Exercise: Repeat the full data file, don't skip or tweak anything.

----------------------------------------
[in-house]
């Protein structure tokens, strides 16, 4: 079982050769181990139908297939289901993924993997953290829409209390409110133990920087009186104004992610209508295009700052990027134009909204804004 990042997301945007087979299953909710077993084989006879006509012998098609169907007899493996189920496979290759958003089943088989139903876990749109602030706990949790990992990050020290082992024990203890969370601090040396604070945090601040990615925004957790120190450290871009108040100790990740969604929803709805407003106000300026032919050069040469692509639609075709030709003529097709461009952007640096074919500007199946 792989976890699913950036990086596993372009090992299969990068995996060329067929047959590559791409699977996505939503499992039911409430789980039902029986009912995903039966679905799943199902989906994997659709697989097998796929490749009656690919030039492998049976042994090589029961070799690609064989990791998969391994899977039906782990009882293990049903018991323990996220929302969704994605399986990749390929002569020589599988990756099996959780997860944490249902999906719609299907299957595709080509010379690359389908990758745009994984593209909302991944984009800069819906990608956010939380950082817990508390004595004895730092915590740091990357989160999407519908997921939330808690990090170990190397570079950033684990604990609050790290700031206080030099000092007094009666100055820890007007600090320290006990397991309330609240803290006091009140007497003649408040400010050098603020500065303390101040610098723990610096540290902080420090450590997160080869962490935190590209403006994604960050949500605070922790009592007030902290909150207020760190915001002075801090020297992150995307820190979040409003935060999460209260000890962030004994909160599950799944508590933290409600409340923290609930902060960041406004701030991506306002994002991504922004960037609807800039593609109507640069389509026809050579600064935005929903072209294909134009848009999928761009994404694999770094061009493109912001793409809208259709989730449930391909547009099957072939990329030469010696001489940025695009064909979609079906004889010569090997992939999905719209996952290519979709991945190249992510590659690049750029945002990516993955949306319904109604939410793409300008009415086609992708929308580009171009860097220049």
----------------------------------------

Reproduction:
[in-house]
């Protein structure tokens, strides 16, 4: 079982050769181990139908297939289901993924993997953290829409209390409110133990920087009186104004992610209508295009700052990027134009909204804004 990042997301945007087979299953909710077993084989006879006509012998098609169907007899493996189920496979290759958003089943088989139903876990749109602030706990949790990992990050020290082992024990203890969370601090040396604070945090601040990615925004957790120190450290871009108040100790990740969604929803709805407003106000300026032919050069040469692509639609075709030709003529097709461009952007640096074919500007199946 792989976890699913950036990086596993372009090992299969990068995996060329067929047959590559791409699977996505939503499992039911409430789980039902029986009912995903039966679905799943199902989906994997659709697989097998796929490749009656690919030039492998049976042994090589029961070799690609064989990791998969391994899977039906782990009882293990049903018991323990996220929302969704994605399986990749390929002569020589599988990756099996959780997860944490249902999906719609299907299957595709080509010379690359389908990758745009994984593209909302991944984009800069819906990608956010939380950082817990508390004595004895730092915590740091990357989160999407519908997921939330808690990090170990190397570079950033684990604990609050790290700031206080030099000092007094009666100055820890007007600090320290006990397991309330609240803290006091009140007497003649408040400010050098603020500065303390101040610098723990610096540290902080420090450590997160080869962490935190590209403006994604960050949500605070922790009592007030902290909150207020760190915001002075801090020297992150995307820190979040409003935060999460209260000890962030004994909160599950799944508590933290409600409340923290609930902060960041406004701030991506306002994002991504922004960037609807800039593609109507640069389509026809050579600064935005929903072209294909134009848009999928761009994404694999770094061009493109912001793409809208259709989730449930391909547009099957072939990329030469010696001489940025695009064909979609079906004889010569090997992939999905719209996952290519979709991945190249992510590659690049750029945002990516993955949306319904109604939410793409300008009415086609992708929308580009171009860097220049």